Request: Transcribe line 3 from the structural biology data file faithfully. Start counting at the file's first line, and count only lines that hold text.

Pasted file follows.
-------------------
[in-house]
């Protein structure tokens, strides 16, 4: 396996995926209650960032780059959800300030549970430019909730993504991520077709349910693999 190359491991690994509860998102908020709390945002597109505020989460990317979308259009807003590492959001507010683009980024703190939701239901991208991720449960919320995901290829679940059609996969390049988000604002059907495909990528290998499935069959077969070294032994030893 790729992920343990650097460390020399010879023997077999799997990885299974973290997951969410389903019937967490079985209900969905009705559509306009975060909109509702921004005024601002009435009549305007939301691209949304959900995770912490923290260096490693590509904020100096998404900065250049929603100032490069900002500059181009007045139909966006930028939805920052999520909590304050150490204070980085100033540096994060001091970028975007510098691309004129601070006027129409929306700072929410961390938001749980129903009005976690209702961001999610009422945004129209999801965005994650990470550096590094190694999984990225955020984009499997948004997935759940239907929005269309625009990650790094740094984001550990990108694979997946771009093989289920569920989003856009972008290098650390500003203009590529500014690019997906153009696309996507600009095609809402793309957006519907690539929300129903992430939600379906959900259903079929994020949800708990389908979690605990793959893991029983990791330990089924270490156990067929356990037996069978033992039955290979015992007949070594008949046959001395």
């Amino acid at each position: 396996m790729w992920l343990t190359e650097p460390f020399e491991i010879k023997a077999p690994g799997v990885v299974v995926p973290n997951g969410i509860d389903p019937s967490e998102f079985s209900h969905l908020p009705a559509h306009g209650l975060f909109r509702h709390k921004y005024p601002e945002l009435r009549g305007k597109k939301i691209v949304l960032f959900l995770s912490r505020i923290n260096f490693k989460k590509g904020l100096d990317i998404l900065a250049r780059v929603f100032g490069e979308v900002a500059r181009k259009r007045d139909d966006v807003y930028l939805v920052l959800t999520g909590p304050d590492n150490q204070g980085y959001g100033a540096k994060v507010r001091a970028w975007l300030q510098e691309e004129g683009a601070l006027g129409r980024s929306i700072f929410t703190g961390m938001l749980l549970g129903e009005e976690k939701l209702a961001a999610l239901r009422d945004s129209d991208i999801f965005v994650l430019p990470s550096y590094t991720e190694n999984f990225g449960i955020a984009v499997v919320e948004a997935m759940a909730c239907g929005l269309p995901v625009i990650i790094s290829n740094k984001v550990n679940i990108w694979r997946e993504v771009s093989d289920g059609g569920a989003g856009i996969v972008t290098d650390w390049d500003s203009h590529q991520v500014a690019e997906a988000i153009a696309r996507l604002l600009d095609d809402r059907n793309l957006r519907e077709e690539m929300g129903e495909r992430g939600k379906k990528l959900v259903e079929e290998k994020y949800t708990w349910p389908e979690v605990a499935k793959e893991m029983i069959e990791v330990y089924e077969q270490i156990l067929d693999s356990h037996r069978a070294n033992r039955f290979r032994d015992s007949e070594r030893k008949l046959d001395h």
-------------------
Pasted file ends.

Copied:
């Amino acid at each position: 396996m790729w992920l343990t190359e650097p460390f020399e491991i010879k023997a077999p690994g799997v990885v299974v995926p973290n997951g969410i509860d389903p019937s967490e998102f079985s209900h969905l908020p009705a559509h306009g209650l975060f909109r509702h709390k921004y005024p601002e945002l009435r009549g305007k597109k939301i691209v949304l960032f959900l995770s912490r505020i923290n260096f490693k989460k590509g904020l100096d990317i998404l900065a250049r780059v929603f100032g490069e979308v900002a500059r181009k259009r007045d139909d966006v807003y930028l939805v920052l959800t999520g909590p304050d590492n150490q204070g980085y959001g100033a540096k994060v507010r001091a970028w975007l300030q510098e691309e004129g683009a601070l006027g129409r980024s929306i700072f929410t703190g961390m938001l749980l549970g129903e009005e976690k939701l209702a961001a999610l239901r009422d945004s129209d991208i999801f965005v994650l430019p990470s550096y590094t991720e190694n999984f990225g449960i955020a984009v499997v919320e948004a997935m759940a909730c239907g929005l269309p995901v625009i990650i790094s290829n740094k984001v550990n679940i990108w694979r997946e993504v771009s093989d289920g059609g569920a989003g856009i996969v972008t290098d650390w390049d500003s203009h590529q991520v500014a690019e997906a988000i153009a696309r996507l604002l600009d095609d809402r059907n793309l957006r519907e077709e690539m929300g129903e495909r992430g939600k379906k990528l959900v259903e079929e290998k994020y949800t708990w349910p389908e979690v605990a499935k793959e893991m029983i069959e990791v330990y089924e077969q270490i156990l067929d693999s356990h037996r069978a070294n033992r039955f290979r032994d015992s007949e070594r030893k008949l046959d001395h």